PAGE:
According to Danny Kiser, director of operations, Arkansas Boll Weevil Eradication Program, “weevil populations (in the region) were low coming into the spring because we had a cold winter in 2000/2001. But numbers built during the season.”
By fall, the average number of catches per week had risen to 11.56 weevils per trap. “That’s the highest number of weevils per trap caught in Arkansas,” said Kiser. He discussed the referendum and trapping data at the 62nd annual meeting of the Agricultural Council of Arkansas in Memphis.
Evidently, the trapping data didn’t sway enough of the roughly 1,100 growers and landowners who returned referendum ballots.
Sixty-one percent of cotton growers voted for the program and 39 percent against it, failing to meet the two-thirds majority required for an eradication program. The region consists of Mississippi County and eastern Craighead and Poinsett counties.
But progress was made. In an earlier referendum, 80 percent of the growers voted against the program. Growers in the area are expected to push for another referendum in the coming months.
Kiser added that those who voted against the program “are not convinced that they’re spending as much money on weevils as the program costs. There’s a lot of disagreement about that, and it depends on what part of the area you’re farming in as to whether that’s true or not.”
Kiser also believes that growers who voted the program down are underestimating the eventual value of the program. “We find that commonly, when growers go into eradication and start to see the results, they’re really pleased.”
Kiser noted that Arkansas’ southwest eradication zone had an average trap count per week of .066 weevils in 2001. The program was initiated in the fall of 1997.
The average trap count per week for the southeast zone was .332 weevils and the central zone had an average trap count of .406 weevils. The southeast and central zones were initiated in the fall of 1999 and the fall of 2000, respectively.
In the Arkansas northeast ridge area, which began eradication in August, the program captured an average of 7.03 weevils per trap. “The average remained under four weevils until the last two weeks of the program. We expect that in the first year of a program.”
According to Kiser, the trapping data in the northeast ridge area didn’t necessarily translate into damage from boll weevils because the large populations came in after most of the crop had been made.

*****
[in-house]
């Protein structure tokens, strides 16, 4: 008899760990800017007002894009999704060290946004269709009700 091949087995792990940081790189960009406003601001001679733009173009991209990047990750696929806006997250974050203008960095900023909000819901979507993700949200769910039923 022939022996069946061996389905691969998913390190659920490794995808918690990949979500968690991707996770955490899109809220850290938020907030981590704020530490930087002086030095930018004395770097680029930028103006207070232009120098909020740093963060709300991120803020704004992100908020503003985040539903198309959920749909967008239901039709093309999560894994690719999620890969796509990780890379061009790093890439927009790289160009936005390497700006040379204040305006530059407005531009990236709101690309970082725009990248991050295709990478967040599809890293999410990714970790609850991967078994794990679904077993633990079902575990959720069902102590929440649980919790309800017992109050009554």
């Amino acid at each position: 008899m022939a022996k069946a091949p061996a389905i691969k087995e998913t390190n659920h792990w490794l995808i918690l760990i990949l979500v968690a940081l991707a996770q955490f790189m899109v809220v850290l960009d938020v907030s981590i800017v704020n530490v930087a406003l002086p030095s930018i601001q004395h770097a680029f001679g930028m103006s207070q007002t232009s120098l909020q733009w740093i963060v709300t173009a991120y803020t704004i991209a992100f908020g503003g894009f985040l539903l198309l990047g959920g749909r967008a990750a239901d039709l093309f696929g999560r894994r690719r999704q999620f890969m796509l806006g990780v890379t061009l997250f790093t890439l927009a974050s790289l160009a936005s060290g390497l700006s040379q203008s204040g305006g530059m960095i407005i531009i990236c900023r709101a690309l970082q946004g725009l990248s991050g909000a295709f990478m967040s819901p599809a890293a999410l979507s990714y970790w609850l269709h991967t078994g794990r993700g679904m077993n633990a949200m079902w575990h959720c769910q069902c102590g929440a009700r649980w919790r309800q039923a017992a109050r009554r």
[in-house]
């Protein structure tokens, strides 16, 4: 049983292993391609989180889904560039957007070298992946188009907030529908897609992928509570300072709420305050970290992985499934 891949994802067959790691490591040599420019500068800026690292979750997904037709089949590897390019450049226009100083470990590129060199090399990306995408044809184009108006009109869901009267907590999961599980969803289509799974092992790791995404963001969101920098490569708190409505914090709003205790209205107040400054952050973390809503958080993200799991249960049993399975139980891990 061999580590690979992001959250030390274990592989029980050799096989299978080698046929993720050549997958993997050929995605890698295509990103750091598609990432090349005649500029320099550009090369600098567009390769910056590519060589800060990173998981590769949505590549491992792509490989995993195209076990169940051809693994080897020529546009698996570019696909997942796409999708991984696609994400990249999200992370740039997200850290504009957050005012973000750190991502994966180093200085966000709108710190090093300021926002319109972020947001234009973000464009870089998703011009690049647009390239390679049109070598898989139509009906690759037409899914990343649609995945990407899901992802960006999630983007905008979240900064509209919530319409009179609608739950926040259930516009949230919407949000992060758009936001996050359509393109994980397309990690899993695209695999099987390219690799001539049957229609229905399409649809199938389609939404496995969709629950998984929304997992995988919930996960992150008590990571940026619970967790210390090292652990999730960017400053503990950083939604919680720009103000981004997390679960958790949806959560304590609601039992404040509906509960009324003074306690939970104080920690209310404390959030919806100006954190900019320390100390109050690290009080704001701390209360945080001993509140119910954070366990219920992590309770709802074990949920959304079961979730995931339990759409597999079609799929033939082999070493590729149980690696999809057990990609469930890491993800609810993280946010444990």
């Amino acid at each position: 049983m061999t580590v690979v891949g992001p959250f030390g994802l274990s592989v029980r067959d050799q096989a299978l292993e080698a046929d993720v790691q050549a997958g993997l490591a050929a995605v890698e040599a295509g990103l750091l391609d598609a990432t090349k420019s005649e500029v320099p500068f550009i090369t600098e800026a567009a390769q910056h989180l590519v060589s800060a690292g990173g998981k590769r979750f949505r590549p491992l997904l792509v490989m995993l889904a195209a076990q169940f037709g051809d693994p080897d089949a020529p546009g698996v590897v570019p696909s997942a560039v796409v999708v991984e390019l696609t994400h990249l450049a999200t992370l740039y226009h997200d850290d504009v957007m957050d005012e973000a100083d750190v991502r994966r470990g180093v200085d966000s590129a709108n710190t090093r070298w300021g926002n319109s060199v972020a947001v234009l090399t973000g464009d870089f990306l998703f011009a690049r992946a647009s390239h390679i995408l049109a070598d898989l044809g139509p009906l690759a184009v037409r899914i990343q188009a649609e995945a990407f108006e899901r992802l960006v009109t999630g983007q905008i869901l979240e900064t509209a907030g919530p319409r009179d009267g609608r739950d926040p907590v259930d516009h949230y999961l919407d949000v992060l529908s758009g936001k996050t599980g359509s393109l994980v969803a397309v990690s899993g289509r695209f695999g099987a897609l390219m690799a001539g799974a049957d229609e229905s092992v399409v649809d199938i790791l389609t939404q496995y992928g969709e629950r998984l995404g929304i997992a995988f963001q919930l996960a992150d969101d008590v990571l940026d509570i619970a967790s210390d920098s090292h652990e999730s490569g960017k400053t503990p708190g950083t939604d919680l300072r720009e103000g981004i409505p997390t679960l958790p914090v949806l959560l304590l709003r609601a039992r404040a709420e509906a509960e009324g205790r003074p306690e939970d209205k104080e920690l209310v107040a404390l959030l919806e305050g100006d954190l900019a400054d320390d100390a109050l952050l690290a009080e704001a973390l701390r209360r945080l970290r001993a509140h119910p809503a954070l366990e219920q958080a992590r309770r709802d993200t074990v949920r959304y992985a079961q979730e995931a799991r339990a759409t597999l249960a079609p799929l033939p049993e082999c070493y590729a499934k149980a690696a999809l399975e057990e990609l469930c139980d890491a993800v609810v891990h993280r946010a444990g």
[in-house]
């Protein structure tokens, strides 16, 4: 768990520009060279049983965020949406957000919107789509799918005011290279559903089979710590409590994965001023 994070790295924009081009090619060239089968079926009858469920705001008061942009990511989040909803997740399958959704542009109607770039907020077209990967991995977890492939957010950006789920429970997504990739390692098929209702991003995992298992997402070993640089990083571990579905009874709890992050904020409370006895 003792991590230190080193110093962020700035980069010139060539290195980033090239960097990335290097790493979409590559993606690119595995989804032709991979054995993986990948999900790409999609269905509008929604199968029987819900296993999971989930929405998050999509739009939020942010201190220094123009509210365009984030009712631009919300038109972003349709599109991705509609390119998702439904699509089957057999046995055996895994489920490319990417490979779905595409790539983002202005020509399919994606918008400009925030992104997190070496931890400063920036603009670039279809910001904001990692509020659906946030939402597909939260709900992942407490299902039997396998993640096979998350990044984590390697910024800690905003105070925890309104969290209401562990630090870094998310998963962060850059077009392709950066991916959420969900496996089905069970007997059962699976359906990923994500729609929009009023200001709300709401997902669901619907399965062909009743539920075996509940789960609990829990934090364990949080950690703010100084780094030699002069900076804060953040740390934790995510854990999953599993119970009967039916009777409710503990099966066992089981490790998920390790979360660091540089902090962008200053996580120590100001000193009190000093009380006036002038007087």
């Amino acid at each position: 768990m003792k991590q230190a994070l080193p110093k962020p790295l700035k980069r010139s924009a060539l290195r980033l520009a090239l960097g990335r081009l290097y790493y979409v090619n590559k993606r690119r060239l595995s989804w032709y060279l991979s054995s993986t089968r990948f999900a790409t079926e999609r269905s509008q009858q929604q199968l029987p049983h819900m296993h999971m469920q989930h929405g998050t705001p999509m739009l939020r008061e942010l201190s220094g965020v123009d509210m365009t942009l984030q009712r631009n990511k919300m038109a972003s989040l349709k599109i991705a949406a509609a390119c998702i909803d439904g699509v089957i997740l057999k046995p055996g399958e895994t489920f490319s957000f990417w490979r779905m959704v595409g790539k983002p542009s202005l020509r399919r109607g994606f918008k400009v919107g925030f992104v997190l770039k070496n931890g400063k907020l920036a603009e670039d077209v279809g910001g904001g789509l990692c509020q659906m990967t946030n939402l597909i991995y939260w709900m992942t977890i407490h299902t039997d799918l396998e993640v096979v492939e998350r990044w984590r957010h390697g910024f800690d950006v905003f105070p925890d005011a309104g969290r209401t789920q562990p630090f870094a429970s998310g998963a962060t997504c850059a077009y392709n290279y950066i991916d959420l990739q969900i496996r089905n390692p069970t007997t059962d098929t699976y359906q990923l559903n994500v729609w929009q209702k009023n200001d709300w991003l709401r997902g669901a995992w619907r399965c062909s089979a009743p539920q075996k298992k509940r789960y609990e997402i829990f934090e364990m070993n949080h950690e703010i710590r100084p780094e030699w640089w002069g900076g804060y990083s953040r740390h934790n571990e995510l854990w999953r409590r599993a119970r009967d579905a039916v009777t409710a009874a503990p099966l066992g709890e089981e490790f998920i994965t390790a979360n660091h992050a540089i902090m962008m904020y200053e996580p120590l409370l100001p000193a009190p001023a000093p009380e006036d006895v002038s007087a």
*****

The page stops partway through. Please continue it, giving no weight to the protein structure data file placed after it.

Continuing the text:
Declining weevil populations undoubtedly will help cotton producers save money over time, but any savings will likely fall short of offsetting depressed cotton prices. That will have to come from either the market or farmer-friendly farm policy, according to other speakers at the meeting.
“The agriculture situation is going to be closely related to the amount of money that’s out there to develop farm programs and farm policy,” said Mark Lange, vice president policy analysis and program coordinator, National Cotton Council.
With the United States now entrenched in a recession, the $73.5 billion that was once budgeted for farm programs, “is not so likely in light of the slower economy,” Lange said.
Lange pointed out that what is often blamed for low prices — large stocks — don’t appear to be the sole reason for low prices today. “Looking at the stocks-to-use ratio for corn, for example, the crop doesn’t seem to be in surplus right now. It says that low prices may not have a lot to do with fundamentals of supply and demand. It may have more to do with the strength of the dollar.”
Lange added the U.S. dollar, “is 30 percent stronger than it was five years ago. What that means is that it is cheaper for the United States to buy foreign products and it’s a lot more expensive to sell U.S. products overseas.
“If it’s going to be tougher to sell something overseas because somebody is going to have to have more of their own money to buy a dollar and then use that dollar to buy bushels or bales, it’s going to start depressing prices.
“Corn and soybeans are trading below 75 percent of where they were trading in 1995 and cotton is trading below 50 percent of where it was trading,” Lange said.
In another speech, Doddridge, Ark., cotton breeder Hal Lewis, said the cotton industry is starting to address the need for more “genetic diversity” in commercial cotton varieties. “We have a lot of talent focused on the problem and we’re starting to make some gains.”
Lewis noted that “Arkansas had good yields in 2001. Most of it will become acquainted with the government loan and much of it was discounted by as much as 10 cents (because of quality problems).”
“Farmers say that yield is all that’s important and that you don’t get paid for quality,” Lewis said. “But quality is also important. It means you get to sell your cotton every year.”
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